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Sharps Safety Awareness Month

December 19, 2014

Needlestick and sharps injuries are widely recognised as one of the most significant occupational hazards that healthcare workers are exposed to on a daily basis. Each needlestick or sharps injury puts the professional, patient or relative at risk of acquiring a potentially life-threatening bloodborne disease such as hepatitis B or C, or HIV/AIDS.

Over the past few decades, there has been a concerted effort to take measures that protect healthcare workers from this danger, and even prevent them happening in the first place. A number of organisations and bodies have run campaigns, measures and initiatives to try and reduce the number of workers suffering injuries within the workplace.

The International Sharps Injury Prevention Society (ISIPS) was one of the main contributors to this action.

Along with ISIPS, the Alliance for Sharps Safety and Needlestick Prevention in Healthcare has also campaigned to raise the awareness of the dangers of needle and medical sharp injuries in the workplace, as well as encouraging reform and change in legislation to improve prevention.

Bodies like ISIPS and the Alliance aim to achieve this goal through a number of different approaches:


Making sure that every single healthcare worker in hospitals and medical settings are trained to the highest degree in terms of needlestick safety is a massive part of campaign work. This must be delivered to new staff when they join an organisation, but there should also be a system in place to ensure employees get refresher courses after a certain period of time. Care should also be taken to make sure this training remains in-line with the latest guidance or legislation.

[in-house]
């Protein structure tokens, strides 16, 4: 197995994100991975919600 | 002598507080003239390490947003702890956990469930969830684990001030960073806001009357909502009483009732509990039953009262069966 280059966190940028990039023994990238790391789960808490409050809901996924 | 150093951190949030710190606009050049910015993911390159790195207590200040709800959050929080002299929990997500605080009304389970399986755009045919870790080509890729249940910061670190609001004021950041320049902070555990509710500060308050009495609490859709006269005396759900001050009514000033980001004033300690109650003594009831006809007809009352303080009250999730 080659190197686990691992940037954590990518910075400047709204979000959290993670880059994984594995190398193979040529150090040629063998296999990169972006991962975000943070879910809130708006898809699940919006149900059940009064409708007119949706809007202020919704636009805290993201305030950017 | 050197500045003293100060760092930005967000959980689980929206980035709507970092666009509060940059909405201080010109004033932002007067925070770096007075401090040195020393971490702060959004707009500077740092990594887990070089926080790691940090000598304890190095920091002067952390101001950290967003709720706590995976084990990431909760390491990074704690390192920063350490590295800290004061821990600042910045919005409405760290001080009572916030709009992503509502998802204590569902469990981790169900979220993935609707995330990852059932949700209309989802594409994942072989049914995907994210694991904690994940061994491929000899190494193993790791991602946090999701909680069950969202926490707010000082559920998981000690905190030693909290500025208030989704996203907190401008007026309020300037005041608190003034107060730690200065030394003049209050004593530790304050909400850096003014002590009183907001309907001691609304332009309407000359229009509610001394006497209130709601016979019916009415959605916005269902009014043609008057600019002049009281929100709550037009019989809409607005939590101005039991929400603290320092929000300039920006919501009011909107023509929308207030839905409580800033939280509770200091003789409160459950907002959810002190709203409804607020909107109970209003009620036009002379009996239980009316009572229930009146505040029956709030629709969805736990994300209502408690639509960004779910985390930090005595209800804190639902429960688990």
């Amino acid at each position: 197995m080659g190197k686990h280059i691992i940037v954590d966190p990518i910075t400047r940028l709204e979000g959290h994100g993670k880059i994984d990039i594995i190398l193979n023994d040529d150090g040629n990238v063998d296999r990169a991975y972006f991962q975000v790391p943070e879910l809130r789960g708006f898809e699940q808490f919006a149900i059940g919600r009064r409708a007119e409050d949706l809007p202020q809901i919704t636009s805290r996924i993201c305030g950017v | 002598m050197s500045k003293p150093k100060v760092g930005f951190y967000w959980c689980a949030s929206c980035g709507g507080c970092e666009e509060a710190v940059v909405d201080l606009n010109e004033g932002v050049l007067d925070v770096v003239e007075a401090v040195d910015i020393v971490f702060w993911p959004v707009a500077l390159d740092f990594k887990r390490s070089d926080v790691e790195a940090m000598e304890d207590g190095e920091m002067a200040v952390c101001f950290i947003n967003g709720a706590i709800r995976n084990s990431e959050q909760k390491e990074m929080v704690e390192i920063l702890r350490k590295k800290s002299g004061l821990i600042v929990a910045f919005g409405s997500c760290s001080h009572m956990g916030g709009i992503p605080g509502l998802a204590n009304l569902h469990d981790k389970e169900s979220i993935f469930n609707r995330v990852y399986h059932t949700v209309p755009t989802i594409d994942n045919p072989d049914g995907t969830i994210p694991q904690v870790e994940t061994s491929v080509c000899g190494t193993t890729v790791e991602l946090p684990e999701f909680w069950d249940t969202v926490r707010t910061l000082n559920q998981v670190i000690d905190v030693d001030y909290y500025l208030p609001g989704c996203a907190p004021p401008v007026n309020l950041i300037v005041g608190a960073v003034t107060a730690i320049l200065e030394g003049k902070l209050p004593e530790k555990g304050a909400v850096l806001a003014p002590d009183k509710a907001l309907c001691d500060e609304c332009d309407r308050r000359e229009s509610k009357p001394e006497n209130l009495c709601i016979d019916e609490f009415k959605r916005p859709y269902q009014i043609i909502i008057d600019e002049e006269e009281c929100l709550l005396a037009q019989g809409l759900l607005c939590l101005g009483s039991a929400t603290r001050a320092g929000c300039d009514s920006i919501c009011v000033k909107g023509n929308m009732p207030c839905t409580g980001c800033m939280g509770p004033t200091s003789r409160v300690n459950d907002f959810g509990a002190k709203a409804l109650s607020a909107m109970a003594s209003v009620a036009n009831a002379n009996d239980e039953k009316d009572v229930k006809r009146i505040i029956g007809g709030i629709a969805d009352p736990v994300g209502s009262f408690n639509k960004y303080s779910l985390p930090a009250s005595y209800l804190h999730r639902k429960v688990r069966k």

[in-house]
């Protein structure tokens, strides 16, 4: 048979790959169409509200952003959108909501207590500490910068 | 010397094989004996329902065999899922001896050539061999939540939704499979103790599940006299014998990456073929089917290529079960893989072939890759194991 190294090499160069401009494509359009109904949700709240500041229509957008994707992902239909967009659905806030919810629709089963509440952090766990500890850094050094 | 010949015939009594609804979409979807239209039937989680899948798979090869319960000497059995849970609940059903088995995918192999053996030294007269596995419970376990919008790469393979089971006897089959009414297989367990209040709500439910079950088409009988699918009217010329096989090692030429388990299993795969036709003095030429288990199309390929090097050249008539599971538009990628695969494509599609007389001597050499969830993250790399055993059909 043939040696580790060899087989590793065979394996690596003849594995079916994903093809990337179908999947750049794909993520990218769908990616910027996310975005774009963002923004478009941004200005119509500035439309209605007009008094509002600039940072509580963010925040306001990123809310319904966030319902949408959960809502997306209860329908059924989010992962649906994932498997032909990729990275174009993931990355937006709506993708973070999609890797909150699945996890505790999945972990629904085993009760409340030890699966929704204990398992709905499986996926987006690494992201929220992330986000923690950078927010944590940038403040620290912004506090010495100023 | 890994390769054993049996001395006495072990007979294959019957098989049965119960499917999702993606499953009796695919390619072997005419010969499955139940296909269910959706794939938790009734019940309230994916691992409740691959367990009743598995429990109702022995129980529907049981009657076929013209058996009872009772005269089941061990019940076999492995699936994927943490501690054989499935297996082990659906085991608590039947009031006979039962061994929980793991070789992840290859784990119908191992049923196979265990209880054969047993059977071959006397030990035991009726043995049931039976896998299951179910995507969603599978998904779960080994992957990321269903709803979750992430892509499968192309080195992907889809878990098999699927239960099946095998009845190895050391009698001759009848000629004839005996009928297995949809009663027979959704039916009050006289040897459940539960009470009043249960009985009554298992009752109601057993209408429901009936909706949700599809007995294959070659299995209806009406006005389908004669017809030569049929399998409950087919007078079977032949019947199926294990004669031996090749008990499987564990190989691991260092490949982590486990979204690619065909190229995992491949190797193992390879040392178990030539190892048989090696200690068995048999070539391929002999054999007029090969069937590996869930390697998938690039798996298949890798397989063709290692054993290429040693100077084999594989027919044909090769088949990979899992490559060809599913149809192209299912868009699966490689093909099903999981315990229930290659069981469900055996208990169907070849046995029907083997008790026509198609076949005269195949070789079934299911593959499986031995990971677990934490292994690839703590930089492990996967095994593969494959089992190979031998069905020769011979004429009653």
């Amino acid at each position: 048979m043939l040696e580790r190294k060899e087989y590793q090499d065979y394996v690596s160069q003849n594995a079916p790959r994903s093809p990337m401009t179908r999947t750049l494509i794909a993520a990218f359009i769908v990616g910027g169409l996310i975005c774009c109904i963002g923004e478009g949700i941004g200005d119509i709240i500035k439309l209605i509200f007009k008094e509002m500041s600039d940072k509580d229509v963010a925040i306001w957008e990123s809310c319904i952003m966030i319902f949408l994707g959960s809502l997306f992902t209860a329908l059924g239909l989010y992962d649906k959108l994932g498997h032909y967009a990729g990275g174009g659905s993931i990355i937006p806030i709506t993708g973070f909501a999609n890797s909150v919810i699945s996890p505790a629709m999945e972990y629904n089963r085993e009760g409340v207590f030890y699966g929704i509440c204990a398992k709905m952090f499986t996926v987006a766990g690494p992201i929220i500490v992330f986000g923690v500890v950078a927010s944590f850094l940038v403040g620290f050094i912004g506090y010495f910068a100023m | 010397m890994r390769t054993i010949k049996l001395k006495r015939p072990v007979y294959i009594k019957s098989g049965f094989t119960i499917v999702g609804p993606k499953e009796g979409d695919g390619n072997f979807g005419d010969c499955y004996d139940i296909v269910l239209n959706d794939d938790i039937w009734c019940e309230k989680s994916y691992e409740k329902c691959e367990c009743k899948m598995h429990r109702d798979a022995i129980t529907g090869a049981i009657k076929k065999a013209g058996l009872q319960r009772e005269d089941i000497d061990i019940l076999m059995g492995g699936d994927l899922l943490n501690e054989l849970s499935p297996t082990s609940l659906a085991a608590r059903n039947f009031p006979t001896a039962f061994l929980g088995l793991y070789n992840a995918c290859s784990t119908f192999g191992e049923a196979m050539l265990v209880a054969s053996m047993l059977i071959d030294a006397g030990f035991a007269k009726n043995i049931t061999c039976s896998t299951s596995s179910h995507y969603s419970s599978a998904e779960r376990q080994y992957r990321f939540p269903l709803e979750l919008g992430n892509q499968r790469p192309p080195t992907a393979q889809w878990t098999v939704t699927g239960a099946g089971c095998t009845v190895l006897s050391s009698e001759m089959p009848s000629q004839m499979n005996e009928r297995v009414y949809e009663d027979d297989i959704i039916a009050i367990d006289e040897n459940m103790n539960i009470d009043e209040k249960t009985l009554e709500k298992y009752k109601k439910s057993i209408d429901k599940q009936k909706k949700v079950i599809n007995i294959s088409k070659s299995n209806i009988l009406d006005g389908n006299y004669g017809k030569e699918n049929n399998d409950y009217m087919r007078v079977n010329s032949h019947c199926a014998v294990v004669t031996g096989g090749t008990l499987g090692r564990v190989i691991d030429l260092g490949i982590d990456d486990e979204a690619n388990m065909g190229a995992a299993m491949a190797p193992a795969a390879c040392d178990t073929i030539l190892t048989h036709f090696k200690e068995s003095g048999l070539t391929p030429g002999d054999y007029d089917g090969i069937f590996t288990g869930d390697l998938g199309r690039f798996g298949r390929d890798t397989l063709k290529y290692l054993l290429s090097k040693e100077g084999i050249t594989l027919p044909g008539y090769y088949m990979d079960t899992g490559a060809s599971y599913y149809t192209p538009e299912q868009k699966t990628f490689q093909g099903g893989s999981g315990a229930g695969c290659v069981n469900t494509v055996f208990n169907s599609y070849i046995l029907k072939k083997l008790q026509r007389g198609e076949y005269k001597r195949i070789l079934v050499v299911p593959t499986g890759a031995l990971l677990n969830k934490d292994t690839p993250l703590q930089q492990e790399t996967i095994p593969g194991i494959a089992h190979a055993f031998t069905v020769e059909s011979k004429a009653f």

It's also important to ensure that this training is constantly improved and consultations are held on how this can be best achieved.


Having access to reliable data is one of the best ways that reducing and preventing needlestick injuries can be achieved. However, there remains a big problem with underreporting of these incidents, as well as there being a stigma associated with those who do. Bodies often campaign for the mandatory collection of surveillance data for occupational exposure to bloodborne pathogens, which is consistent across both public and private sectors. This will help monitor the number of needlestick and sharps injuries, as well as seeing the impact of relevant outcomes for healthcare employees.


Updating, improving and innovating the national and international regulations that help protect healthcare workers from injuries or reduce the risk, is another driving force behind a number of campaigner initiatives. This directly influences how staff will perform and command themselves during the working day, especially in terms of use of safety devices and infection control practices.

December is Sharps Safety Awareness Month and there is no better time than to ensure the sharps safety policy of your organisation is up-to-date. It's also important for healthcare workers themselves to be confident in their own training and knowledge in the area, especially in terms of using, preparing and disposing of safety devices.

Related Legislation and Guidelines: